My additional advice stemming from the above analysis is to establish your business firstly through direct sales. This is obviously not relevant only for startups which offer their products to buyers in the industrial markets, but it has a unique significance when you are paving your business’ way in a market that is traditional and new at the same time: Experiencing your customer’s world first-hand through a direct sale process is a must. Getting your team to the potential customer’s production line, where they will see real world problems with their own eyes, will help you understand clients’ dynamics and taste. After you score a few big clients, it will be the right time to scale to other sale channels, such as agents and partners.
3. Tackle Problems that will Ensure a Quick ROI:
Though it may sound trivial, it should still be noted. Many entrepreneurs are drawn to solving their potential customers’ biggest problems. This approach may explain why they became entrepreneurs in the first place, however, proving ROI on your strategic plan may be very challenging. Based on our experience, large budgets in industrial markets are allocated towards solving ongoing operational and maintenance problems, and the ROI will be easier to achieve fast (even within 6–12 months). It may be easier to start your way by focusing on solving these problems.
4. Choose Your Partners Wisely:
Especially in the early days of your pre-chasm journey and especially in industrial verticals, you should carefully choose investors and partners that can open the right doors for your company, but also have the flexibility to pivot together with you in order to find the right problem to solve in the right vertical, for the right market and at the right time.
5. Fear Not from Charging Appropriately on Professional Services:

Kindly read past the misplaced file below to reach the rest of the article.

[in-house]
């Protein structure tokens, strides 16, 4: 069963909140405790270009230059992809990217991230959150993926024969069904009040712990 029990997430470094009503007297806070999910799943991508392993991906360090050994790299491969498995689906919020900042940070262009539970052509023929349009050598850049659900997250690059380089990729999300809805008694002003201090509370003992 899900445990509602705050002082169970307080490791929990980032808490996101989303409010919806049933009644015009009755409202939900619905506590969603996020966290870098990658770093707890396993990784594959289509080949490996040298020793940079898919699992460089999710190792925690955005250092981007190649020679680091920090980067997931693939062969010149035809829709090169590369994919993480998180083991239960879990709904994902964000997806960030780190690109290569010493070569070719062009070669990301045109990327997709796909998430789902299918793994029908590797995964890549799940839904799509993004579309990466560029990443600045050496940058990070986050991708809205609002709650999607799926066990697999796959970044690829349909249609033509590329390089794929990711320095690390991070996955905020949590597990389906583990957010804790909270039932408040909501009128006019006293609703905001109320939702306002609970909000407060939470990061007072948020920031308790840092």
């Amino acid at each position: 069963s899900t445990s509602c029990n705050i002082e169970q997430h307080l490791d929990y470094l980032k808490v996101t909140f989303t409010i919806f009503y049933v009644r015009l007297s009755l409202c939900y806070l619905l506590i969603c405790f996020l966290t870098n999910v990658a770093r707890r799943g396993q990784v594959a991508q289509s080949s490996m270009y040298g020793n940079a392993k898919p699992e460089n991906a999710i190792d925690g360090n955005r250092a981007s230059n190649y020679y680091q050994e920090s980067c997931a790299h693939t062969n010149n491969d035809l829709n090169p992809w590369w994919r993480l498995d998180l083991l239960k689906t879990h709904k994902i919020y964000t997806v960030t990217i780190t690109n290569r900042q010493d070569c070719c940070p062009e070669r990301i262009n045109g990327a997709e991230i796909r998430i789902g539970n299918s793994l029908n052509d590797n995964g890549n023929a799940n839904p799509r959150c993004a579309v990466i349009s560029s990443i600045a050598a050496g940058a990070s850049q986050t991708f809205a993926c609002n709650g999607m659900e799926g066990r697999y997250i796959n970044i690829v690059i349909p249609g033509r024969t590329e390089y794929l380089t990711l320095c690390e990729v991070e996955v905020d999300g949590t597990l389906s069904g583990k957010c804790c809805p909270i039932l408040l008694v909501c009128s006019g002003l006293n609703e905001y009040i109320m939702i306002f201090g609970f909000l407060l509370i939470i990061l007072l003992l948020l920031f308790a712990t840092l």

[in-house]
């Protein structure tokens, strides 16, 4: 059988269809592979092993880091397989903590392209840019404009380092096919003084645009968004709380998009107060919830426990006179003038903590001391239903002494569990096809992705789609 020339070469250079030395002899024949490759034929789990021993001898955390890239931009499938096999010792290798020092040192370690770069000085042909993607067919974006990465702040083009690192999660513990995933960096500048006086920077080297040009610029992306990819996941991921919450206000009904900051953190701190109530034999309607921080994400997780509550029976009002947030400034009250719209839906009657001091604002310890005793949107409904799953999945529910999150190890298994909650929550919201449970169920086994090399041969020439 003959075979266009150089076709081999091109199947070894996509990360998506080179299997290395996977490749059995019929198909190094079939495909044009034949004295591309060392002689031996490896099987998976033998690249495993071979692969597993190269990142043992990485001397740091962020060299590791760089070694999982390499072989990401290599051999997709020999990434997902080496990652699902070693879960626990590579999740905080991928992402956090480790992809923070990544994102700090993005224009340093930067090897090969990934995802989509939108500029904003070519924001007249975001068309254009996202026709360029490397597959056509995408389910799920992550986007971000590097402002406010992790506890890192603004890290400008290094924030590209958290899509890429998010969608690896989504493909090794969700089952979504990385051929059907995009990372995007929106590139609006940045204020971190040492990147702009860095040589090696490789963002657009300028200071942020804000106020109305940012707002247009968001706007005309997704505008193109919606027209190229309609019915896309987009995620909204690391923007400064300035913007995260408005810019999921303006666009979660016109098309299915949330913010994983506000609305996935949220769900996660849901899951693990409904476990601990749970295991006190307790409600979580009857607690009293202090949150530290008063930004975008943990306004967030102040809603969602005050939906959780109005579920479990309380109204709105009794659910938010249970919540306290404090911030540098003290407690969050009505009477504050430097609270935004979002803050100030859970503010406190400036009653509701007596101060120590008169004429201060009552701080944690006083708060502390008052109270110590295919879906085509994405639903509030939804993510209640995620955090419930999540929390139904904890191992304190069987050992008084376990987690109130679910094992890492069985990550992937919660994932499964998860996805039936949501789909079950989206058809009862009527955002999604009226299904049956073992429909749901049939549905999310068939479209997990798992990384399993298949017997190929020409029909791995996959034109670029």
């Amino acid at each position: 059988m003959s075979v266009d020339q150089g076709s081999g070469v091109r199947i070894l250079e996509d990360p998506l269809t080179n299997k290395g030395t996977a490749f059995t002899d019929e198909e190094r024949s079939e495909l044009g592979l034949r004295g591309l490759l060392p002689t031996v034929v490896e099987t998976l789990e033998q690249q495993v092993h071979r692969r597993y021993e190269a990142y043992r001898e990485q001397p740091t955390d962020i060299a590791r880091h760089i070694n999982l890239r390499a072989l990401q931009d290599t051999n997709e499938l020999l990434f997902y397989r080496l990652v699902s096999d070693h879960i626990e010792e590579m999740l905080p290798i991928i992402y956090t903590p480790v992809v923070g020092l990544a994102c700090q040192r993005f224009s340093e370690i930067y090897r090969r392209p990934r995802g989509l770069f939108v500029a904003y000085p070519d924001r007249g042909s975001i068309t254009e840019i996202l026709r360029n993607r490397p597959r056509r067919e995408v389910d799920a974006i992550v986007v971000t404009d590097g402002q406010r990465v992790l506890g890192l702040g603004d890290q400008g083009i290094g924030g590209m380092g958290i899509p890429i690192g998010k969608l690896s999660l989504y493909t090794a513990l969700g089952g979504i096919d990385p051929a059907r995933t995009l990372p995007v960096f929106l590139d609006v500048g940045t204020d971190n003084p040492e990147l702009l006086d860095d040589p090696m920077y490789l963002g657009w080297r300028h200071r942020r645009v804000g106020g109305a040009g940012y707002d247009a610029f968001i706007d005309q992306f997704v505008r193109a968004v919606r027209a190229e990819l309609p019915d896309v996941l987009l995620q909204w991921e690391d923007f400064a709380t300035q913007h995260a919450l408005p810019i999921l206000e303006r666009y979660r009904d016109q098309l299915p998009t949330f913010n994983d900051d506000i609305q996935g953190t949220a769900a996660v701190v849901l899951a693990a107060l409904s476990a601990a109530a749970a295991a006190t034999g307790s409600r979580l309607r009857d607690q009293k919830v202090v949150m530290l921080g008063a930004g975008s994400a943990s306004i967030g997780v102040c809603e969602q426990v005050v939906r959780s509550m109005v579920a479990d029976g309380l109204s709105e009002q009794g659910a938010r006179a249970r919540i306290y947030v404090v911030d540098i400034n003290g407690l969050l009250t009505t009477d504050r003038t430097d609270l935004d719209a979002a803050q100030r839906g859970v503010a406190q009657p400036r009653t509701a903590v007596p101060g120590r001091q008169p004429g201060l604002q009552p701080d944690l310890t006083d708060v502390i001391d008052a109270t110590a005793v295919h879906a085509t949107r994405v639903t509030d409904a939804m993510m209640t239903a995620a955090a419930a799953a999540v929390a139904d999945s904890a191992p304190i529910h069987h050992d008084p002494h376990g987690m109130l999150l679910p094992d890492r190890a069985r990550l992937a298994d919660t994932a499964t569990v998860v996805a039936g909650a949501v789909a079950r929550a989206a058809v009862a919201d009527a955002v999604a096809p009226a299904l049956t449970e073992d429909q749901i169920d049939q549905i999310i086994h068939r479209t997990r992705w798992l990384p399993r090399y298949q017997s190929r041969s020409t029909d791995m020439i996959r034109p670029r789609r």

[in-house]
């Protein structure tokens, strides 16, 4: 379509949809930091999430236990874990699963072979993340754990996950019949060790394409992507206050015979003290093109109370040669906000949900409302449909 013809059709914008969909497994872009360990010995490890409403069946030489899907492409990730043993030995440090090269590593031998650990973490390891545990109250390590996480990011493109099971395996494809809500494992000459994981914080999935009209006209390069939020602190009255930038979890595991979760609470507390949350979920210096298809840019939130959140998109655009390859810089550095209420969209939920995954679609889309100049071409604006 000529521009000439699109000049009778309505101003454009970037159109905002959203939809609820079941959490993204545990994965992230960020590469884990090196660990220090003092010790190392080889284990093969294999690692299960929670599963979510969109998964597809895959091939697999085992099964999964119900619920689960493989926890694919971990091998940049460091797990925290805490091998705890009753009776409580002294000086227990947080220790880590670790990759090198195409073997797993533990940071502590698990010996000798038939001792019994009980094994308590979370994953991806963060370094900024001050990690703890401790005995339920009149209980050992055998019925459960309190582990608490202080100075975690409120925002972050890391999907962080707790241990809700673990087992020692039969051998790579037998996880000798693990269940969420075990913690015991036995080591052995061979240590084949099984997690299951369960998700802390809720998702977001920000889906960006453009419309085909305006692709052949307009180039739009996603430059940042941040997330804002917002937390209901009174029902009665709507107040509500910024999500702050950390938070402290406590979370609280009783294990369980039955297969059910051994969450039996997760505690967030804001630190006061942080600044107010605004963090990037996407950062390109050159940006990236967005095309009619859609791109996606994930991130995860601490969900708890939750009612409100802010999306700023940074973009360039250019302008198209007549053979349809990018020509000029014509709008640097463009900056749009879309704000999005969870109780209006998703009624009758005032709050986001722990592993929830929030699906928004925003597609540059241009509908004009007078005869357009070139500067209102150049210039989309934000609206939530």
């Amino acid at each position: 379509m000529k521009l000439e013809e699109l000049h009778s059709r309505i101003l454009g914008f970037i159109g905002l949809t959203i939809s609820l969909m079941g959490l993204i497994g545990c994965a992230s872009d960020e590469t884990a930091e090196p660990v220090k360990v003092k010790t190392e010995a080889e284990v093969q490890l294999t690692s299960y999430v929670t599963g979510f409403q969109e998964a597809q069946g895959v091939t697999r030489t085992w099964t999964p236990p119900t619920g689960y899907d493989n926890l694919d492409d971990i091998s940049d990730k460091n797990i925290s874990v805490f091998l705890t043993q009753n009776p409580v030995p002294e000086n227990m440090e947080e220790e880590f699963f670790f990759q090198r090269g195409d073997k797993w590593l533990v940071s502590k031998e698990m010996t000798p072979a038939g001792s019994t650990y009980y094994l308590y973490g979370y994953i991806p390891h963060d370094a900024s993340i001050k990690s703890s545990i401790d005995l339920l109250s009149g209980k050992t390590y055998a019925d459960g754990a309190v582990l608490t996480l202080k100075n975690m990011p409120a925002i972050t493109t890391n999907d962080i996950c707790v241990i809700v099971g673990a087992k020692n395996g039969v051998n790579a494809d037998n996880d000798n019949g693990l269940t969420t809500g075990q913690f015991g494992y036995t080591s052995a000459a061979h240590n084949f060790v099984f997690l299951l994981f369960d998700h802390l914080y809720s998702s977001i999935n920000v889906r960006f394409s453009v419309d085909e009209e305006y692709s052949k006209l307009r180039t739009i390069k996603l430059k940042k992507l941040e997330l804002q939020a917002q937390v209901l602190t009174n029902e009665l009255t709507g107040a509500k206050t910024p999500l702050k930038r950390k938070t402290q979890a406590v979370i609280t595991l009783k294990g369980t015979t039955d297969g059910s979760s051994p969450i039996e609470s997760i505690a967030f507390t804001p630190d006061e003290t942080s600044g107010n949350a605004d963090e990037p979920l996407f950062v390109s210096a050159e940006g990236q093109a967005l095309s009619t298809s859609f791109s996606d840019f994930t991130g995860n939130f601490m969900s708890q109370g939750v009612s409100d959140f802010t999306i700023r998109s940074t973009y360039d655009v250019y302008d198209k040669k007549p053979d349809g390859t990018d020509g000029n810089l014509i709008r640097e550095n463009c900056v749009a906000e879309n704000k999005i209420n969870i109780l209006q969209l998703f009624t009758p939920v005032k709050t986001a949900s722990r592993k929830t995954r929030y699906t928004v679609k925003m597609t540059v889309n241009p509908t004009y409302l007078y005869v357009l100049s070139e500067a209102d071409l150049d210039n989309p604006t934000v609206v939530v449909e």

Some startup textbooks claim that new companies should aim to invest in products that do not necessitate a lot of modifications in order to be suited to additional customers. Attempting to create custom-made solutions per-client may turn out as not so profitable in the long run, and Startup win mostly in very “low-touch” sales models based on their cool-easy-to-implement technology. However, in industrial sectors, the situation is a little different. Buyers are used to having a customization layer when they make purchases. They know that they will pay for professional services as part of the process. As the new kid in the block, make sure that you charge appropriately and that you make profits on professional services you supply. This will allow you to present better unit economics while scaling your business, and not less important — it will allow you to join forces with a local integration partner that will generate enough revenues and be incentivized to become your representative in remote geographies.
Beyond these 5 tips, the devil is, of course, in the details. When you’re building your business, you need to create an amazing product, and the most critical factor while doing so is to answer to the right challenge and solve a real pain for the industry. I hope that the above guidelines will assist entrepreneurs in the beginning of their way who are trying to tackle problems in undisrupted industrial markets.
At Grove Ventures, we’re always happy to help brilliant entrepreneurs open the right doors on their journey to success.